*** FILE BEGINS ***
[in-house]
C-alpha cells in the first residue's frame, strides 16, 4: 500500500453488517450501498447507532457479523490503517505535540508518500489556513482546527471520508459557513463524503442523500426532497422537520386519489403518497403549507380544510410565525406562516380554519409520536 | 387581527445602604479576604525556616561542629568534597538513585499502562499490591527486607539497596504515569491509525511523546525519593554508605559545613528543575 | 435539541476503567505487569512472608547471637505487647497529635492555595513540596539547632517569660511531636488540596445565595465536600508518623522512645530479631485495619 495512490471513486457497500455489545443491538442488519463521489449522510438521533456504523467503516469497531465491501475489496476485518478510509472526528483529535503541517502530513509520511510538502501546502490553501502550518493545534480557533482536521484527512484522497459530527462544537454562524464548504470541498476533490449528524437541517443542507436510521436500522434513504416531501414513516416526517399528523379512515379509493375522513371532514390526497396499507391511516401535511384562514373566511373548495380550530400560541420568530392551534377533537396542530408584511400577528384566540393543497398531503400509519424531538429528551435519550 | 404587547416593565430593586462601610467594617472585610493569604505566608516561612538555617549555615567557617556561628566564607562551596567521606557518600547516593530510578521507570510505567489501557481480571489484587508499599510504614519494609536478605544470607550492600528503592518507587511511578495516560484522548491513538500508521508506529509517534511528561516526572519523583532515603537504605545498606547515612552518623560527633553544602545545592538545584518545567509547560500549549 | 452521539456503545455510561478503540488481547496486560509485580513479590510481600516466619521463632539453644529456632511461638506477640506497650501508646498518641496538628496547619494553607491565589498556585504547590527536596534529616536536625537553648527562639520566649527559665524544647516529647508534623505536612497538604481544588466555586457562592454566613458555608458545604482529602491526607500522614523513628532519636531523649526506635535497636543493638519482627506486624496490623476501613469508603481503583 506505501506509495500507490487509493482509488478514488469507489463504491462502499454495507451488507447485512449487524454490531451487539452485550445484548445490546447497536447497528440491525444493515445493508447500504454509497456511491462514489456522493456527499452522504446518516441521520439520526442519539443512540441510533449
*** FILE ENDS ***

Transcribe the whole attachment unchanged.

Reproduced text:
[in-house]
C-alpha cells in the first residue's frame, strides 16, 4: 500500500453488517450501498447507532457479523490503517505535540508518500489556513482546527471520508459557513463524503442523500426532497422537520386519489403518497403549507380544510410565525406562516380554519409520536 | 387581527445602604479576604525556616561542629568534597538513585499502562499490591527486607539497596504515569491509525511523546525519593554508605559545613528543575 | 435539541476503567505487569512472608547471637505487647497529635492555595513540596539547632517569660511531636488540596445565595465536600508518623522512645530479631485495619 495512490471513486457497500455489545443491538442488519463521489449522510438521533456504523467503516469497531465491501475489496476485518478510509472526528483529535503541517502530513509520511510538502501546502490553501502550518493545534480557533482536521484527512484522497459530527462544537454562524464548504470541498476533490449528524437541517443542507436510521436500522434513504416531501414513516416526517399528523379512515379509493375522513371532514390526497396499507391511516401535511384562514373566511373548495380550530400560541420568530392551534377533537396542530408584511400577528384566540393543497398531503400509519424531538429528551435519550 | 404587547416593565430593586462601610467594617472585610493569604505566608516561612538555617549555615567557617556561628566564607562551596567521606557518600547516593530510578521507570510505567489501557481480571489484587508499599510504614519494609536478605544470607550492600528503592518507587511511578495516560484522548491513538500508521508506529509517534511528561516526572519523583532515603537504605545498606547515612552518623560527633553544602545545592538545584518545567509547560500549549 | 452521539456503545455510561478503540488481547496486560509485580513479590510481600516466619521463632539453644529456632511461638506477640506497650501508646498518641496538628496547619494553607491565589498556585504547590527536596534529616536536625537553648527562639520566649527559665524544647516529647508534623505536612497538604481544588466555586457562592454566613458555608458545604482529602491526607500522614523513628532519636531523649526506635535497636543493638519482627506486624496490623476501613469508603481503583 506505501506509495500507490487509493482509488478514488469507489463504491462502499454495507451488507447485512449487524454490531451487539452485550445484548445490546447497536447497528440491525444493515445493508447500504454509497456511491462514489456522493456527499452522504446518516441521520439520526442519539443512540441510533449